In a low gear (39x19), spin at 90 rpm for 15 seconds. Then pedal slowly for 45 seconds.
Repeat 4 more times, but increase your cadence during the first 15 seconds by 5 rpm each time.
Unclip your left foot. In a low gear (39x21), spin with your right leg for 60 seconds at about 100 rpm.
Do the same with the left leg.
Repeat steps 3 and 4 four times.
Using both feet, repeat steps 1 and 2.

One-Leg-Pedaling Trainer Workout
One-leg pedaling is an extremely effective way to work on strength and add variety to your indoor training at the same time. When you pedal with both legs, the leg that pulls the foot through thePerfect your pedaling! bottom of the stroke, up the back and over the top gets lazy. That's because the other leg is pushing the pedal down, a much more powerful and natural action than pulling the pedal up.

Now think about it. If your leg doesn't help bring the pedal up and over the top, it's just dead weight. It increases the resistance your muscles must overcome to move your bike down the road. This is why learning to pedal a complete, 360-degree circle with each leg makes you a better rider. One-leg pedaling drills teach your muscles and nervous system.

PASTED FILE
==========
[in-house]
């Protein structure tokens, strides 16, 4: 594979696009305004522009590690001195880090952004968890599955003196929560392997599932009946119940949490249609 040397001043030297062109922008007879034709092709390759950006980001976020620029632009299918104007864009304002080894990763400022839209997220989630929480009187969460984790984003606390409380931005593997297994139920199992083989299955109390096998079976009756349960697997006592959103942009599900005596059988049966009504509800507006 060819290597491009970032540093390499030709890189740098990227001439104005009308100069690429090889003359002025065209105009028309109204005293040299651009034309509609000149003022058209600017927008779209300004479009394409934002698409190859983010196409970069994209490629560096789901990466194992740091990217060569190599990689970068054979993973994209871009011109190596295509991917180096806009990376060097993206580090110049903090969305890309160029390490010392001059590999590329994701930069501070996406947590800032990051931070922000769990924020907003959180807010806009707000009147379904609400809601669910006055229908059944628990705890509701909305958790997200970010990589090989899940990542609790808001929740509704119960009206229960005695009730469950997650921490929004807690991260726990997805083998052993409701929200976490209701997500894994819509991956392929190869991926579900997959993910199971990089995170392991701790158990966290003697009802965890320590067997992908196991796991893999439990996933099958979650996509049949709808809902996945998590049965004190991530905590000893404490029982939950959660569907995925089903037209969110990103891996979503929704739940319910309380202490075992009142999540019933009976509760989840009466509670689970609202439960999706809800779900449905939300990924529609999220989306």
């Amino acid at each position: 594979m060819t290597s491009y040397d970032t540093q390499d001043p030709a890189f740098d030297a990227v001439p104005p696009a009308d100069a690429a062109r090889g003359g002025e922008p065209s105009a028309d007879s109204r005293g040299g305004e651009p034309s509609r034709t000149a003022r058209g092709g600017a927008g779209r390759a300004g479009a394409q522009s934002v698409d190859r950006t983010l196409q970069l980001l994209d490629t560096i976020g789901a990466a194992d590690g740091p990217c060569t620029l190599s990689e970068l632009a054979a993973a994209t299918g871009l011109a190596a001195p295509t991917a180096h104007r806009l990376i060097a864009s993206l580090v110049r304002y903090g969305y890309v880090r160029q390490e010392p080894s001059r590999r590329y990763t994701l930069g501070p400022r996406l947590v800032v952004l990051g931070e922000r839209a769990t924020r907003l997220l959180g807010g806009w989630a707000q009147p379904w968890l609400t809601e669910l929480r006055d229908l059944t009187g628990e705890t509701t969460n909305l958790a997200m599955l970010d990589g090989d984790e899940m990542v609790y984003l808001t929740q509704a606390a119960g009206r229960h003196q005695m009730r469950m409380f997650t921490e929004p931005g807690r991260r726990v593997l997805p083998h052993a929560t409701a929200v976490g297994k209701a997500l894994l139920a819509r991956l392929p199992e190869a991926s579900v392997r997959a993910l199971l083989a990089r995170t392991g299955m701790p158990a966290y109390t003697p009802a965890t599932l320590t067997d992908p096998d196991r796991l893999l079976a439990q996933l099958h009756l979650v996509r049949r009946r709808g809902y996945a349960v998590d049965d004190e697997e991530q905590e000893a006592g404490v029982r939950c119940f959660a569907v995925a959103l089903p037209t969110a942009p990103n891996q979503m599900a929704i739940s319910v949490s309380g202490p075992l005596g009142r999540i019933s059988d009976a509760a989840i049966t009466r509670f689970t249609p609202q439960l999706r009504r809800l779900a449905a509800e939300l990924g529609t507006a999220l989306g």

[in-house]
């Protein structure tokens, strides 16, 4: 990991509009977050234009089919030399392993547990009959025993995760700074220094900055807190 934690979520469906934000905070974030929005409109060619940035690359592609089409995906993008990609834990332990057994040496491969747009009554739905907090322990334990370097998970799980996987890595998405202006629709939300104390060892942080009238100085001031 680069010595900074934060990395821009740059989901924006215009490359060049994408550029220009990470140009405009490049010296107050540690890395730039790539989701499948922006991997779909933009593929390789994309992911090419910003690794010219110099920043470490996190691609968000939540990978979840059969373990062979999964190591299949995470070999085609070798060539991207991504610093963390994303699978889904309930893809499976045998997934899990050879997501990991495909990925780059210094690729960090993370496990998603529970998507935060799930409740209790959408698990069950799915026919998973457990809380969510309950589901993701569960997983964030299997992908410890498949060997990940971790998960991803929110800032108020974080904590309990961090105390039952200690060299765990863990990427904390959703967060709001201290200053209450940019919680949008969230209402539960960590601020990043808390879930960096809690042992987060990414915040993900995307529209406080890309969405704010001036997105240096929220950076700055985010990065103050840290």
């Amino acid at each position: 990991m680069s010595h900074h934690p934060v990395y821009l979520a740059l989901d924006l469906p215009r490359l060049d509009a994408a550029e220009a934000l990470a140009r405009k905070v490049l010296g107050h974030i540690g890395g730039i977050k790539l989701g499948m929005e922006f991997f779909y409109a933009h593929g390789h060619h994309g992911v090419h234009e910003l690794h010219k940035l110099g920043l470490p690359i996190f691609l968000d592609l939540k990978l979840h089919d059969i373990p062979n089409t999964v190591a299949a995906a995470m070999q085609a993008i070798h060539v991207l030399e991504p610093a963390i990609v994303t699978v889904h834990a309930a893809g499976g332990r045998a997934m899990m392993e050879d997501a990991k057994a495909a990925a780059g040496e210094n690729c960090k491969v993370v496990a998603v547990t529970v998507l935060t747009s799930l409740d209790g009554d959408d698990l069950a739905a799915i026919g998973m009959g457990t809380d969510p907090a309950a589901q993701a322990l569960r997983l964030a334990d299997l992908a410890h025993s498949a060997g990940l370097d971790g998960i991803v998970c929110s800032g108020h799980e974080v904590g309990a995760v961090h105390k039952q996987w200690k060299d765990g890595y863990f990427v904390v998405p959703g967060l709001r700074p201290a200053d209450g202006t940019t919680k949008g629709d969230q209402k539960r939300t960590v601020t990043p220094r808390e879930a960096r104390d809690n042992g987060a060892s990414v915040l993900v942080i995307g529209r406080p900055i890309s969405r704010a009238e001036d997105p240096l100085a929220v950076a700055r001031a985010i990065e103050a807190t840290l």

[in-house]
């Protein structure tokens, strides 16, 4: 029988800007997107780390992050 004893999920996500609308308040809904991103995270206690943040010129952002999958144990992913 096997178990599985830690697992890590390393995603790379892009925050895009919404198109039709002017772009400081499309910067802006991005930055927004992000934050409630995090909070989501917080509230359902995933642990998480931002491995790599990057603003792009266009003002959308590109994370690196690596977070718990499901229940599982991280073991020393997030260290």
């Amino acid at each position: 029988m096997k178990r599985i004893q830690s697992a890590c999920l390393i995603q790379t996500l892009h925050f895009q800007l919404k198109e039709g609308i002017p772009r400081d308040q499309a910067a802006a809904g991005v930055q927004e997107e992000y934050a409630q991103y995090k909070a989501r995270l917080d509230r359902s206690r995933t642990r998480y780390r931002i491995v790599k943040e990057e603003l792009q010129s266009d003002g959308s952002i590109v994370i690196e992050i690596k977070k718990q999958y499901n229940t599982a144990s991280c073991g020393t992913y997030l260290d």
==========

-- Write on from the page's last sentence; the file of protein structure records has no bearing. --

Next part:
The Workout Segment: One-leg training

Warm up on the trainer for 20 minutes by pedaling with both legs.
Unclip your left foot from the pedal. Hook it back over the trainer just to the left of where it connects to the rear hub (photo). Or, rest it on a chair or stool just outside the left pedal circle.
Pedal at about 90 rpm with your right leg. Use an easy gear until you get accustomed to the unusual feeling. You'll probably find it difficult to pedal for more than 2 or 3 minutes the first time. The muscles that lift your thigh and push the pedal over the top will fatigue quickly. But you'll improve rapidly.